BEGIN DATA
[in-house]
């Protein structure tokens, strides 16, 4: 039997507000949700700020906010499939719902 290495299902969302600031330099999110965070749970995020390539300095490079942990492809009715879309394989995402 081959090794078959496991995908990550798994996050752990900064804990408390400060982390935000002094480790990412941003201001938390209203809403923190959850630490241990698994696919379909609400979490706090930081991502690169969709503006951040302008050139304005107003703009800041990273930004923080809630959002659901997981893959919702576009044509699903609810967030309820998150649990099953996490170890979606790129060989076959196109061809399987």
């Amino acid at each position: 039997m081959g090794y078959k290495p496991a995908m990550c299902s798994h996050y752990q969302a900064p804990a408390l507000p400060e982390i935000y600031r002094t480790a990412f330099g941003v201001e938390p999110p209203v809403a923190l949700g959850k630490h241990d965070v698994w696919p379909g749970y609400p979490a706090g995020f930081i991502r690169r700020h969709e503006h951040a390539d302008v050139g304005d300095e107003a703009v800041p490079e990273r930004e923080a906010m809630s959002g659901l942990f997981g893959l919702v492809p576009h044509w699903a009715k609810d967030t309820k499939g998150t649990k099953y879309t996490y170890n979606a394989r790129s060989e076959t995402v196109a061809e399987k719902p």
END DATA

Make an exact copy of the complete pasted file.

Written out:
[in-house]
């Protein structure tokens, strides 16, 4: 039997507000949700700020906010499939719902 290495299902969302600031330099999110965070749970995020390539300095490079942990492809009715879309394989995402 081959090794078959496991995908990550798994996050752990900064804990408390400060982390935000002094480790990412941003201001938390209203809403923190959850630490241990698994696919379909609400979490706090930081991502690169969709503006951040302008050139304005107003703009800041990273930004923080809630959002659901997981893959919702576009044509699903609810967030309820998150649990099953996490170890979606790129060989076959196109061809399987």
């Amino acid at each position: 039997m081959g090794y078959k290495p496991a995908m990550c299902s798994h996050y752990q969302a900064p804990a408390l507000p400060e982390i935000y600031r002094t480790a990412f330099g941003v201001e938390p999110p209203v809403a923190l949700g959850k630490h241990d965070v698994w696919p379909g749970y609400p979490a706090g995020f930081i991502r690169r700020h969709e503006h951040a390539d302008v050139g304005d300095e107003a703009v800041p490079e990273r930004e923080a906010m809630s959002g659901l942990f997981g893959l919702v492809p576009h044509w699903a009715k609810d967030t309820k499939g998150t649990k099953y879309t996490y170890n979606a394989r790129s060989e076959t995402v196109a061809e399987k719902p």